It's official; I may not have kids, and that may have delayed the process, but I've somehow managed to reach fuddy-duddy status nonetheless.
Justice League: New Frontier is a direct to video animation that I wouldn't bother to review but for three scenes that I found to be a bit disturbing in this PG-13 rated graphic novel come to life in cartoon clothing:
1) A POV shot of a cartoonist committing suicide to start off the work that shows the gun muzzle facing the (off-screen character) cartoonist that shows makes the camera/audience the surrogate participant.
2) Batman saving a child from a ritual murder of a religious cult. I'm not here bashing the overuse of the religious cult fanatic in film or comics, just saying that when the imperiled person is a child, that seems to me to give a work a sort of nastiness or edge that one doesn't necessarily expect from a work that one thinks will be directed towards children. Truth is, I don't much like children in peril as an action movie (even animated one) staple. At least not in action movie type peril. I turned off the second Alien v. Predator because I didn't like the way the opening scene was using the child as a means of ratcheting up the horror quotient--not just by showing us his fear but by showing us his victimization. At least the AVP movie was rated, "R," though.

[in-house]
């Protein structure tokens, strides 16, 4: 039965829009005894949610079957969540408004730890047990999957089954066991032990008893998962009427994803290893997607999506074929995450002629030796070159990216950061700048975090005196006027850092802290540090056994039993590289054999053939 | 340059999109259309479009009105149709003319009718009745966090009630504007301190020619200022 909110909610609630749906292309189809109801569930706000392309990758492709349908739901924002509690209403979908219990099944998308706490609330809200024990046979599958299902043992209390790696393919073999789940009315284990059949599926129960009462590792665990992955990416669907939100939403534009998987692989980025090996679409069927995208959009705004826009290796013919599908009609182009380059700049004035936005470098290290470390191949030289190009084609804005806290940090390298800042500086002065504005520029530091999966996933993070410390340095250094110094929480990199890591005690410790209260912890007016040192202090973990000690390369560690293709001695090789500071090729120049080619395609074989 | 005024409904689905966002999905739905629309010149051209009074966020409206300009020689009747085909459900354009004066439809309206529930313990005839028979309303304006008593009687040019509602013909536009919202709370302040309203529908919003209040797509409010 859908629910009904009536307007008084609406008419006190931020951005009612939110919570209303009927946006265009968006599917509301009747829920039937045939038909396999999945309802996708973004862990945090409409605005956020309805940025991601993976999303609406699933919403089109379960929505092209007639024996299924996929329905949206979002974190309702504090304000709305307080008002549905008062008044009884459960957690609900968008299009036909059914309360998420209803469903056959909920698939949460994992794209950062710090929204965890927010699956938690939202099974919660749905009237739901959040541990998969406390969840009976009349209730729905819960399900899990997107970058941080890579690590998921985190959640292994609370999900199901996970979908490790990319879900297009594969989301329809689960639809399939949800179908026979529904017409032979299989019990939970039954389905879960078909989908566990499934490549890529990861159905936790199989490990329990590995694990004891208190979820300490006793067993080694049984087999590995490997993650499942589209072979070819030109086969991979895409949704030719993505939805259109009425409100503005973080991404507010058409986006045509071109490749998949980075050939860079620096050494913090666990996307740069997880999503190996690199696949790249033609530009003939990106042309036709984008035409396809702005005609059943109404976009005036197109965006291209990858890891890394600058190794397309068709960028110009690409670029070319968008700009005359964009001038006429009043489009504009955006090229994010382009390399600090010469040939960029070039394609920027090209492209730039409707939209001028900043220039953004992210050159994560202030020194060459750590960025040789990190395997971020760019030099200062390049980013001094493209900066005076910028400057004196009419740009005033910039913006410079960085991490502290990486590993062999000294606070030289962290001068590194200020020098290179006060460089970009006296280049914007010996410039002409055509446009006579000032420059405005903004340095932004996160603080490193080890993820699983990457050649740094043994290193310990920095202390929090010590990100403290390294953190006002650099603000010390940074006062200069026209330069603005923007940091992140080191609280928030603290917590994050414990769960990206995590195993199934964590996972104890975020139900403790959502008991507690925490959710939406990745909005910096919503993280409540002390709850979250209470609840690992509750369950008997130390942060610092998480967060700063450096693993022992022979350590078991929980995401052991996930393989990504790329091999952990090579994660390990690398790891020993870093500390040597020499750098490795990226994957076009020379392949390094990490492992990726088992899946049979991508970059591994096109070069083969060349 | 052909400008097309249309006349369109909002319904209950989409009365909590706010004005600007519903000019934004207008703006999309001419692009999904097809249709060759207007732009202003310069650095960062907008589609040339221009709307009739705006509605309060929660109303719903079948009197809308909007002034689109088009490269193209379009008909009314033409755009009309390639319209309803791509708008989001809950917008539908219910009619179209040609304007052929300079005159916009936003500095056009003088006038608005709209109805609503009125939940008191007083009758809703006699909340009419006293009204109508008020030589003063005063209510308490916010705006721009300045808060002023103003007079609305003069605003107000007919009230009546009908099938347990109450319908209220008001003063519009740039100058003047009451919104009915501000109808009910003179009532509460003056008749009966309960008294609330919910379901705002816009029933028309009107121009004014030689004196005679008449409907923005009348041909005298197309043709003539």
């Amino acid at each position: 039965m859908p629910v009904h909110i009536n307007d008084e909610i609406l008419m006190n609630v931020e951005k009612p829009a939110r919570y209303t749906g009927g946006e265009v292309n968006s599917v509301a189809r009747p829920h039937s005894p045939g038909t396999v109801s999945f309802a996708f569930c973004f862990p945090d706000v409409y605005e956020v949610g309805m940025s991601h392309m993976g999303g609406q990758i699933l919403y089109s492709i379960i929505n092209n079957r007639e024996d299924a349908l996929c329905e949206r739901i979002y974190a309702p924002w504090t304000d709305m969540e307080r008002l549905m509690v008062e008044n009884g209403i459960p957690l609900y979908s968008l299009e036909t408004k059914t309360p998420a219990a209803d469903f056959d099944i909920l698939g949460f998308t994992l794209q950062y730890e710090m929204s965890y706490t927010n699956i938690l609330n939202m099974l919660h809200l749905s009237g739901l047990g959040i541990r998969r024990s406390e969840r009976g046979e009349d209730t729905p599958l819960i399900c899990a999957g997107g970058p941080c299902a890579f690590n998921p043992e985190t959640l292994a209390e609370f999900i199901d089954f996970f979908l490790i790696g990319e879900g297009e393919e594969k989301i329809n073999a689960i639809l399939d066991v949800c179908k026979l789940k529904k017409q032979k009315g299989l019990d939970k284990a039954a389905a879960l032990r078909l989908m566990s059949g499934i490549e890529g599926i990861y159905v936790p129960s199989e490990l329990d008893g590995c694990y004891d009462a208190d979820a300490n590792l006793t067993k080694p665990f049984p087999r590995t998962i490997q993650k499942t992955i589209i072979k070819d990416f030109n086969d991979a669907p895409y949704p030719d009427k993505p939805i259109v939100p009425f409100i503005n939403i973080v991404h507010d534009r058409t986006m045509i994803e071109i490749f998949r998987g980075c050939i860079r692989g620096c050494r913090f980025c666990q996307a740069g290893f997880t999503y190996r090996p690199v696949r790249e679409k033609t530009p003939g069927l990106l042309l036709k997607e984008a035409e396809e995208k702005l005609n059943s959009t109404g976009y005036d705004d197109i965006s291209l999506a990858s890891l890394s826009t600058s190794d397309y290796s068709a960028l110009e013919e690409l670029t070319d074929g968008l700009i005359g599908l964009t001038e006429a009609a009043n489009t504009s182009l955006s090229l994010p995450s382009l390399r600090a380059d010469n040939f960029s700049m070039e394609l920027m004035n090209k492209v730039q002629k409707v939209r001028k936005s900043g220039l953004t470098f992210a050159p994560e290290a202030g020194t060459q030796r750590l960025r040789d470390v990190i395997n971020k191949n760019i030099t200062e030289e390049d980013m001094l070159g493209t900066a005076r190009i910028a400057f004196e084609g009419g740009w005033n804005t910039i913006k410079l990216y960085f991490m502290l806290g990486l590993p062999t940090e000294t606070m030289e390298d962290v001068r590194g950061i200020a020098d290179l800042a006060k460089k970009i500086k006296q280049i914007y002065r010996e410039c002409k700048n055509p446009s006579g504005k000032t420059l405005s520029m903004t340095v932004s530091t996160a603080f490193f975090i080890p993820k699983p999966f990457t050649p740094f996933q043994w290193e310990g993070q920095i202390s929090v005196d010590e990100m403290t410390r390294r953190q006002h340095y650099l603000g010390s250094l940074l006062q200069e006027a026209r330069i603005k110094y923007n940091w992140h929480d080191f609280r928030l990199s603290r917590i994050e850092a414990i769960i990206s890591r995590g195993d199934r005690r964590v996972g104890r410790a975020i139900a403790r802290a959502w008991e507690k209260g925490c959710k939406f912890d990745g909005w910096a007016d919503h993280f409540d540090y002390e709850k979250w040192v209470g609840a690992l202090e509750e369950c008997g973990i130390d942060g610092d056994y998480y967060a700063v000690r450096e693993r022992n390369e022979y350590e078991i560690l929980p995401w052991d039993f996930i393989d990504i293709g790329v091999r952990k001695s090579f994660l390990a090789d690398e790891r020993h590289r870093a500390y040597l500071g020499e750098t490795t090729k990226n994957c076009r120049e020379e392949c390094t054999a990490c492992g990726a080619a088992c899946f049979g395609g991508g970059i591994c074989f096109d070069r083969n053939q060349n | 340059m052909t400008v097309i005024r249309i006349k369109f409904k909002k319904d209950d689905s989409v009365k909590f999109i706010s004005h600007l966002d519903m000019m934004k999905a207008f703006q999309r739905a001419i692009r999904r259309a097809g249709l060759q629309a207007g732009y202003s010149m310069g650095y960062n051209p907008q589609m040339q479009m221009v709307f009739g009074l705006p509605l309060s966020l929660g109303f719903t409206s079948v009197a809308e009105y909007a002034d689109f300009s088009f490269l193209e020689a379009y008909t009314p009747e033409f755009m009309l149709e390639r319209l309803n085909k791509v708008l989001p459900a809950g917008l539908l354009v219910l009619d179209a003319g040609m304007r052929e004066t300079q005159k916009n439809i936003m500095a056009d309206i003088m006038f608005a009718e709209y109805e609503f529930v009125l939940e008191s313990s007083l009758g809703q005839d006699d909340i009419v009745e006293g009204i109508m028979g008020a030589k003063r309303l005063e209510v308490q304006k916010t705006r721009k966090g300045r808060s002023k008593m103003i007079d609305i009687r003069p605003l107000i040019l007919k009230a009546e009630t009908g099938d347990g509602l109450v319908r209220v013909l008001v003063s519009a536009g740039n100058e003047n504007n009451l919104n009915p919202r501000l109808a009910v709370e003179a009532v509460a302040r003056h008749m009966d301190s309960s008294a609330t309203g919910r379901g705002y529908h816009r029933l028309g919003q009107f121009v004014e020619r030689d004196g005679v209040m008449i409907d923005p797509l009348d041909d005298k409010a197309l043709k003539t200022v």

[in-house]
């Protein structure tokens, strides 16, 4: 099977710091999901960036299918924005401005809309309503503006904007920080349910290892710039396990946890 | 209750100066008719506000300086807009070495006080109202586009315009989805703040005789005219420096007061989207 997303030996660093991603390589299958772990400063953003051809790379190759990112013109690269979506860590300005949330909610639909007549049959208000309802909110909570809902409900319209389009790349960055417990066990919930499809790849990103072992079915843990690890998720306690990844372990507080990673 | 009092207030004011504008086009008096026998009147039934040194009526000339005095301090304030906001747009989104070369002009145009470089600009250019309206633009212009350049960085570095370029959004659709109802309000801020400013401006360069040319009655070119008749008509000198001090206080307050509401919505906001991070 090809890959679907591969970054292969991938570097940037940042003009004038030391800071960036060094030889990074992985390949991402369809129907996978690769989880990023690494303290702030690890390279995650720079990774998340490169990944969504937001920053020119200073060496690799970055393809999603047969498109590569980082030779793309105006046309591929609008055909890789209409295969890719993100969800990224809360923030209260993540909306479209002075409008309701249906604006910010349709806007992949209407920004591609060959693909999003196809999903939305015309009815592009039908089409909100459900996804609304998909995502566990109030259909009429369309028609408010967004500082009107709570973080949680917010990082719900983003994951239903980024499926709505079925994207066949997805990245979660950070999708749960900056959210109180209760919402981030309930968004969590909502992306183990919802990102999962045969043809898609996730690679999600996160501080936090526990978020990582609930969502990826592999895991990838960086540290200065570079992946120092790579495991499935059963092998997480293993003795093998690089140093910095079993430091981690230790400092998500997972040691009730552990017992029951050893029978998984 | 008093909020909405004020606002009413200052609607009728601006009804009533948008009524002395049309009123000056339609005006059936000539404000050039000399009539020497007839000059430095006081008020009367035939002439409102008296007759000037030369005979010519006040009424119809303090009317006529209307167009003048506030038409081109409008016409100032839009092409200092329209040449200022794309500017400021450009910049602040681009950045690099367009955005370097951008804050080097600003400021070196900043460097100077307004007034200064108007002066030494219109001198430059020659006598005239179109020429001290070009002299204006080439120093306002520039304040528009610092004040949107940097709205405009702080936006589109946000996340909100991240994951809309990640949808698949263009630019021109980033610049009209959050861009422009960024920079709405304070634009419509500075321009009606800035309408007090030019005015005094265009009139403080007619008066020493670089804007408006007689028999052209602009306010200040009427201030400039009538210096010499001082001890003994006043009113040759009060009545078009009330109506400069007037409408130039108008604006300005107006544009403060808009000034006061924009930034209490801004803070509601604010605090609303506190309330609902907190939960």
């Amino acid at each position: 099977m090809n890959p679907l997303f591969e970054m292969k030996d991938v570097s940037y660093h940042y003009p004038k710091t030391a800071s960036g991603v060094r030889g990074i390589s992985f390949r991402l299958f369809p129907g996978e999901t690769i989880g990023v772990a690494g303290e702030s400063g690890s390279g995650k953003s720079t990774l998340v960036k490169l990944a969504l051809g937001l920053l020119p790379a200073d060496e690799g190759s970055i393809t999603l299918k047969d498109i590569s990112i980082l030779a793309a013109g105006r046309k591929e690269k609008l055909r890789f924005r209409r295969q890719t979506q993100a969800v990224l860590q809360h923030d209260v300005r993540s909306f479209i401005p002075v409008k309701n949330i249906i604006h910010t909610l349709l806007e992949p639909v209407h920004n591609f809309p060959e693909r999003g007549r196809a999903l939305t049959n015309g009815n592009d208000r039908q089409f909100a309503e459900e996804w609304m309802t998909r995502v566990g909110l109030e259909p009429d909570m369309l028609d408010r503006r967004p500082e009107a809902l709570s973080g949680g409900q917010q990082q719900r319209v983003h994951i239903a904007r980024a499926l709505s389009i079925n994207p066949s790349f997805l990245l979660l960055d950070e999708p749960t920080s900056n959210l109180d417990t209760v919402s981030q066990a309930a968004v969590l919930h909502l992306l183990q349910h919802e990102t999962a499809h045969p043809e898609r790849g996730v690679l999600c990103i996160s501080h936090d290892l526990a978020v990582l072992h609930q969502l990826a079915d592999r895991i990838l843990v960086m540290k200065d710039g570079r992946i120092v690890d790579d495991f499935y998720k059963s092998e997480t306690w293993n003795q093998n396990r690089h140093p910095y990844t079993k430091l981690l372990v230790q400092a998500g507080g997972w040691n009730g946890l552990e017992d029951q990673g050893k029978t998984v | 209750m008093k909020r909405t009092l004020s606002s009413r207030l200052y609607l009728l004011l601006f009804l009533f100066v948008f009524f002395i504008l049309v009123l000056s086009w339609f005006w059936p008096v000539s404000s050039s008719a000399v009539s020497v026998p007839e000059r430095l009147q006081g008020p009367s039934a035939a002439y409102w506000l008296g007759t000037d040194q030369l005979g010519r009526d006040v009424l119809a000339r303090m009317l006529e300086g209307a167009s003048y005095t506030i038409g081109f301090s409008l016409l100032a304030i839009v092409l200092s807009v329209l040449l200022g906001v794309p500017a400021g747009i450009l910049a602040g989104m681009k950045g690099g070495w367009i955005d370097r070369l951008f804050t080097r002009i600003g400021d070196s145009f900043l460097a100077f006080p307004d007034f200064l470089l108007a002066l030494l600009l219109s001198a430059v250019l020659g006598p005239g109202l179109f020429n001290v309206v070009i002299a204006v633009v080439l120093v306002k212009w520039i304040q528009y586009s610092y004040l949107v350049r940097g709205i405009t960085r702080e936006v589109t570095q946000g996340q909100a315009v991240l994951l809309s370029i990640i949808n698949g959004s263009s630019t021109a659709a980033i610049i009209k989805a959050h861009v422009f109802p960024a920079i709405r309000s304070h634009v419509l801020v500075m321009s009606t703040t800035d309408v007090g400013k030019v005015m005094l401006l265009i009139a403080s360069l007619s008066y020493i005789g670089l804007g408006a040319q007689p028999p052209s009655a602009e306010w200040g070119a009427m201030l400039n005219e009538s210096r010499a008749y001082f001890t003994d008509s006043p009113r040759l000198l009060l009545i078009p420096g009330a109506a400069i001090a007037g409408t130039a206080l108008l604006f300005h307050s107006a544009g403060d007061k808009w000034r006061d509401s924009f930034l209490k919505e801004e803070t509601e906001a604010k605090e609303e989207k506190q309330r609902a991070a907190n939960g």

3) A human character getting eaten alive by a dinosaur, including pulling two grenade pins so that once he is eaten the dinosaur will explode. Woondeba.
I grew up on comic books and television and as a rule am not particularly impressed with Jeremiads about the latest dilution of standards or lowering (raising?) the bar. I'm fully aware that animation is increasingly being marketed to an adult or teen audience in nostalgia mode and is not meant to be experienced as or understood to be "family" fare.
I can still say that I tihnk that's too bad, though, can't I? Because while the fact that cartoons and comics were a positive part of my adolescence means that I'm a target audience for such works as JLNF (as they play on my own feelings of nostalgia), there is still a part of me that is sad that comics are edgier, darker, more violent and more sexualized, seemingly across the board, in a way that would seemingly make that harder to be a positive goad to the imagination of young people today.